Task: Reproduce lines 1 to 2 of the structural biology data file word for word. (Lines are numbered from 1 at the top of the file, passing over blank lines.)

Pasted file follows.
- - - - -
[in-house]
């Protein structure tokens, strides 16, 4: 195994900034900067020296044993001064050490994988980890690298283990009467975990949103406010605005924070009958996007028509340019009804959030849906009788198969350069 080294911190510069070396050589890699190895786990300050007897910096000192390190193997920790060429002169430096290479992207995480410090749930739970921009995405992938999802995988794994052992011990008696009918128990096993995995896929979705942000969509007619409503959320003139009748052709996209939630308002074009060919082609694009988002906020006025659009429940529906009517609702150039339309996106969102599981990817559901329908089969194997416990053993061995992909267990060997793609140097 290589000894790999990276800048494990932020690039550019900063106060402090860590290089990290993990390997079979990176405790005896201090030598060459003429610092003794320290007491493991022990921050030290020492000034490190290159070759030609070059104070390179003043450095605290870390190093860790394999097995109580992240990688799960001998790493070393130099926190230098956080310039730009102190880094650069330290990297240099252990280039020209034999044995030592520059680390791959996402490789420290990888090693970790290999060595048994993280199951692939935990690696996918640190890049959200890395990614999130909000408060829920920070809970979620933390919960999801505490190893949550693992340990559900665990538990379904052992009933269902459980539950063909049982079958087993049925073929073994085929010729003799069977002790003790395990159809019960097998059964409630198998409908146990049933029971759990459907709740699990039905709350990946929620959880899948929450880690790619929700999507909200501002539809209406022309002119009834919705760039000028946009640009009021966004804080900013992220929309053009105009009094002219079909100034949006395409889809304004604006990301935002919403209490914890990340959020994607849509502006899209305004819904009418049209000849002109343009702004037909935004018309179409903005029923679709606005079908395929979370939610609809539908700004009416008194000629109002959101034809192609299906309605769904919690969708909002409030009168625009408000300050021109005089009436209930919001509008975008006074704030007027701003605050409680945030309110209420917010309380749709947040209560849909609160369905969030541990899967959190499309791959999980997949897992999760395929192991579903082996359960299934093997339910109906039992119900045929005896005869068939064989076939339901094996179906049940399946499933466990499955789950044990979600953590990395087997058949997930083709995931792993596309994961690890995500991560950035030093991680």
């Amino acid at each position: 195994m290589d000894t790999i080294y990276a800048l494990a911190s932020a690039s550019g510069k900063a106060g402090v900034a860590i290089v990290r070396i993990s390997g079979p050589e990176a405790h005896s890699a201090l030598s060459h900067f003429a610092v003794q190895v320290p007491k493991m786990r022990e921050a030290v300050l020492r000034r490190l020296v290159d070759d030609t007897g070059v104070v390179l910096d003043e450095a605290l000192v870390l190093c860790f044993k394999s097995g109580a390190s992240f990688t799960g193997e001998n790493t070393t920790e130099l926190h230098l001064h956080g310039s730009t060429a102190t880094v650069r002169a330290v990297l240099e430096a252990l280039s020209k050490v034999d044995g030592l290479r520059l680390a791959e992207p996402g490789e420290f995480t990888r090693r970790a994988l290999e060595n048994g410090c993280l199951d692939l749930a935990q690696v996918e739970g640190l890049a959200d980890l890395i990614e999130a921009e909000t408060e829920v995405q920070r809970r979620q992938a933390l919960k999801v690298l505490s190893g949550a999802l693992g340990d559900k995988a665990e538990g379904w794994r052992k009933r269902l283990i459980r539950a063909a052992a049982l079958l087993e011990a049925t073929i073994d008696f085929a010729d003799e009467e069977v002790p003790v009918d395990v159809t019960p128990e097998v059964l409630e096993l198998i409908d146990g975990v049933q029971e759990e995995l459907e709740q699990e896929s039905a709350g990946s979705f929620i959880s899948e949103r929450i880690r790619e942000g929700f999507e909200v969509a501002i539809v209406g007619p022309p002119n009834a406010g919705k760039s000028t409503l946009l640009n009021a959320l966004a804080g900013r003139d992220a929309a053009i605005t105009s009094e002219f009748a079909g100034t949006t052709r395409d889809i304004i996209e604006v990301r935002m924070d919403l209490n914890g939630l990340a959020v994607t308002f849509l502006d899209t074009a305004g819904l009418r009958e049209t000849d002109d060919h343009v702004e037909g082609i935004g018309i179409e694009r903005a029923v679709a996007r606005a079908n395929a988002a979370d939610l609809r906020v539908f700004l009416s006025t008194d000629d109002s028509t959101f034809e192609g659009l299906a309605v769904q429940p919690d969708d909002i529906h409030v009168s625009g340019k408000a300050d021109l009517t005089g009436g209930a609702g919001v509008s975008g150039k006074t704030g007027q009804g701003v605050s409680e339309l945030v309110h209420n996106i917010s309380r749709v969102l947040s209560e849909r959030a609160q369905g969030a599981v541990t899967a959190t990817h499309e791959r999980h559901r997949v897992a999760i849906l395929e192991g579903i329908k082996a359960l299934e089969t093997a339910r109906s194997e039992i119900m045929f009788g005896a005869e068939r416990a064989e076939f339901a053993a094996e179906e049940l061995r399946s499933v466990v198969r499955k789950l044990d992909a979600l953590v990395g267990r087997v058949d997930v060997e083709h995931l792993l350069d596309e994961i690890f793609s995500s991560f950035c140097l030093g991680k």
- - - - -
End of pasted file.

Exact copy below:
[in-house]
């Protein structure tokens, strides 16, 4: 195994900034900067020296044993001064050490994988980890690298283990009467975990949103406010605005924070009958996007028509340019009804959030849906009788198969350069 080294911190510069070396050589890699190895786990300050007897910096000192390190193997920790060429002169430096290479992207995480410090749930739970921009995405992938999802995988794994052992011990008696009918128990096993995995896929979705942000969509007619409503959320003139009748052709996209939630308002074009060919082609694009988002906020006025659009429940529906009517609702150039339309996106969102599981990817559901329908089969194997416990053993061995992909267990060997793609140097 290589000894790999990276800048494990932020690039550019900063106060402090860590290089990290993990390997079979990176405790005896201090030598060459003429610092003794320290007491493991022990921050030290020492000034490190290159070759030609070059104070390179003043450095605290870390190093860790394999097995109580992240990688799960001998790493070393130099926190230098956080310039730009102190880094650069330290990297240099252990280039020209034999044995030592520059680390791959996402490789420290990888090693970790290999060595048994993280199951692939935990690696996918640190890049959200890395990614999130909000408060829920920070809970979620933390919960999801505490190893949550693992340990559900665990538990379904052992009933269902459980539950063909049982079958087993049925073929073994085929010729003799069977002790003790395990159809019960097998059964409630198998409908146990049933029971759990459907709740699990039905709350990946929620959880899948929450880690790619929700999507909200501002539809209406022309002119009834919705760039000028946009640009009021966004804080900013992220929309053009105009009094002219079909100034949006395409889809304004604006990301935002919403209490914890990340959020994607849509502006899209305004819904009418049209000849002109343009702004037909935004018309179409903005029923679709606005079908395929979370939610609809539908700004009416008194000629109002959101034809192609299906309605769904919690969708909002409030009168625009408000300050021109005089009436209930919001509008975008006074704030007027701003605050409680945030309110209420917010309380749709947040209560849909609160369905969030541990899967959190499309791959999980997949897992999760395929192991579903082996359960299934093997339910109906039992119900045929005896005869068939064989076939339901094996179906049940399946499933466990499955789950044990979600953590990395087997058949997930083709995931792993596309994961690890995500991560950035030093991680």